The sulphide connection
Nonetheless, many nutrient-poor soils exist. Indeed the heritage of viticulture is on soils that were too poor or mountainous to
grow other crops. An indirect relationship between poor soils, stressed vine growth, and winemaking may come into play, with winemaking accentuating or accessing a terroir effect.
Winemaking consultant Sam Harrop MW comments: “In Pouilly-Fumé, if you bang two bits of silex together, you get an aroma reminiscent of gunflint. Locals believe these flavours come through in the wine and I’ve tasted plenty of wines from this region with such aromas. But a sulphide is responsible for this aroma, which occurs during fermentation, so the relationship of terroir and minerality is an indirect one. You can’t get the smell of silex banging together directly into the final wine.”
In addition, he says, winemakers in the classic Loire Sauvignon Blanc regions “have a less interventionist approach – for example, spontaneous fermentation, extended lees contact, not using nutrient supplement – and working with more turbid juices, which offer a greater concentration of precursors for thiol production. All of these work towards greater sulphides some of which can be really positive, and others not quite so tasty. For example, I see guava-like thiol expression from ferments of well-managed turbid musts.” So thiols are terroir-originated, and expressed by a well-managed fermentation process.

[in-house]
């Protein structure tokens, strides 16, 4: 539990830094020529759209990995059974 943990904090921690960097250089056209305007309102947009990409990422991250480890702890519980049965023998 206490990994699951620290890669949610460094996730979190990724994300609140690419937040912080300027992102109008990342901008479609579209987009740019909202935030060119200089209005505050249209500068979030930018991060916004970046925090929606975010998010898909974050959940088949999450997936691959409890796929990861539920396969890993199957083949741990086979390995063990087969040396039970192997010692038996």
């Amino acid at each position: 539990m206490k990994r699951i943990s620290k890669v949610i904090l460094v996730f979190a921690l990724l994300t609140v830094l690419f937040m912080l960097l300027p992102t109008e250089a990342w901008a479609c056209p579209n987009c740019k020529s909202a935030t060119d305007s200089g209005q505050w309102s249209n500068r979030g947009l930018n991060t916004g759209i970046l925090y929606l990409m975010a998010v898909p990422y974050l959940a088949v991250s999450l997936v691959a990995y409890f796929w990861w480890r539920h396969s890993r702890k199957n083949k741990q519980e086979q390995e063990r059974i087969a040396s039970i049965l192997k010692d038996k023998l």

Fischer agrees, adding minerality is “more related to terroir than winemaking, though winemaking has an impact. It seems to be a reductive character, so keeping wine longer on lees enhances the mineral character”.
A thiol called benzenemethanethiol has been reported by Denis Dubourdieu and colleagues at the University of Bordeaux as one source of a mineral/flinty note in Sauvignon Blanc. Parr says: “It is assumed that these thiols develop their flavour characteristics during fermentation as the precursor compounds in the grape itself need yeast to produce the thiol and the volatile aspects.”
While there’s a long way to go, minerality clearly does exist sensorially, though current industry usage of the term is highly individual, and without shared meaning. Until more is known, its use as a means of communication may advisedly be used only under caution.
Saly Easton MW, May 2009 (This article first appeared in the May 2009 edition of the drinks business)